Dr. Roylott is characterized as a strong, intimidating, and sometimes cruel man. One of the events in Dr. Roylott's life that shows both his strength and his cruelty happened while he lived in Calcutta, India. Dr. Roylott murdered his servant:
"In a fit of anger, however, caused by some robberies which had been perpetrated in the house, he beat his native butler to death and narrowly escaped a capital sentence. As it was, he suffered a long term of imprisonment and afterwards returned to England a morose and disappointed man."
Nonetheless, Dr. Roylott was given only imprisonment, rather than the death penalty, for his crime. Dr. Roylott married Mrs. Stoner, the mother of Helen and Julia, when the two girls were only two years old. However, he is never shown to be a kind and caring stepfather. Instead, he seems very self-focused, especially about his finances.
When Dr. Roylott moves back to his ancestral home with his two step-daughters, the townspeople notice a very dark change in the man's behavior. The story explains that the townspeople were excited, at first, when they heard a Roylott had returned to his family home. However, his violent behavior makes him unwelcome in the community:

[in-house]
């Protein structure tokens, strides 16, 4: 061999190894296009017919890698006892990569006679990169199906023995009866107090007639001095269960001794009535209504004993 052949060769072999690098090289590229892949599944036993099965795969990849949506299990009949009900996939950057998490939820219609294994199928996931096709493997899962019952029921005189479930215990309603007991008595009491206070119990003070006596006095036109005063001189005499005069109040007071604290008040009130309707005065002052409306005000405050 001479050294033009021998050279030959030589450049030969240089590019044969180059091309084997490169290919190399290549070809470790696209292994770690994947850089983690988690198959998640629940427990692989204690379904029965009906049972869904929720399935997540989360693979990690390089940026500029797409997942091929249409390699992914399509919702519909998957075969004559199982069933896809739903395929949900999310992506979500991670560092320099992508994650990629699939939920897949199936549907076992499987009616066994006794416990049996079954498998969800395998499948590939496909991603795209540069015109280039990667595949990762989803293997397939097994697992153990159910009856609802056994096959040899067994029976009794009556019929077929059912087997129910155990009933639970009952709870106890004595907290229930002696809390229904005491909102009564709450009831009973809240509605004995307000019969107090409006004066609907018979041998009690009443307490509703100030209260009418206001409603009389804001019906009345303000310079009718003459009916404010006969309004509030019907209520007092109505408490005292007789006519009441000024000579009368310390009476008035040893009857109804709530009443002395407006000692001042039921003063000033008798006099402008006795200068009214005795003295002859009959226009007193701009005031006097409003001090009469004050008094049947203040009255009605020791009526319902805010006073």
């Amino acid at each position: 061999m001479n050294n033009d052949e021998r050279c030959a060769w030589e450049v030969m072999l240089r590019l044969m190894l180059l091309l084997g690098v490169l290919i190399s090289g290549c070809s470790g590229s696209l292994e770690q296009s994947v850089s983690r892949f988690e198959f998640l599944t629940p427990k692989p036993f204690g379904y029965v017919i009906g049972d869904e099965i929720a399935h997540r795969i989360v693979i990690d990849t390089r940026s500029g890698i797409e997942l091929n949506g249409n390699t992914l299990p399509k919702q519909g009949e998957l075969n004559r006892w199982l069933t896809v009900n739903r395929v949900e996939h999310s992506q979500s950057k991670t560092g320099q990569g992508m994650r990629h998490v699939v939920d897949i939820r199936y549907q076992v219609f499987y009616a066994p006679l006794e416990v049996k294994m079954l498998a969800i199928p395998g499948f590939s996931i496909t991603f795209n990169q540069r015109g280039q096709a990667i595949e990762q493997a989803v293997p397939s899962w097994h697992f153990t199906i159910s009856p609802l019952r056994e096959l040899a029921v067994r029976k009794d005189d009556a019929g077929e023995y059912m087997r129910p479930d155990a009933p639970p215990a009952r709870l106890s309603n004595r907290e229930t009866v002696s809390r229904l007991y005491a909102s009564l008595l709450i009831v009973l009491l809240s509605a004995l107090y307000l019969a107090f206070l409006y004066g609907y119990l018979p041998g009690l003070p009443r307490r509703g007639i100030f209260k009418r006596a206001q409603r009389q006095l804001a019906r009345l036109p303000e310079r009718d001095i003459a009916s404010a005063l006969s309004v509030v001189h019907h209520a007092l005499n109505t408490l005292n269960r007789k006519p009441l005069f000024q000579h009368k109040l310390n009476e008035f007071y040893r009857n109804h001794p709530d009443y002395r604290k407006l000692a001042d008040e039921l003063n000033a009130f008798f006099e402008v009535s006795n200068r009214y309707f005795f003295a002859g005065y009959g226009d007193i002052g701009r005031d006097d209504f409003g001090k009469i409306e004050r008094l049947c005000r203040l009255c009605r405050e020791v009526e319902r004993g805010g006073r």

"he shut himself up in his house and seldom came out save to indulge in ferocious quarrels . . . . Violence of temper approaching to mania has been hereditary in the men of the family, and . . it had . . . been intensified by his long residence in the tropics. A series of disgraceful brawls took place . . . until at last he became the terror of the village, and the folks would fly at his approach, for he is a man of immense strength, and absolutely uncontrollable in his anger."
Dr. Roylott is characterized as a cruel and selfish man, more concerned with his finances than he is with the well-being of his family.
Additionally, Dr. Roylott is shown to have an immense interest in foreign animals, as seen by his choices of pets throughout the story. This interest ends up contributing to his death.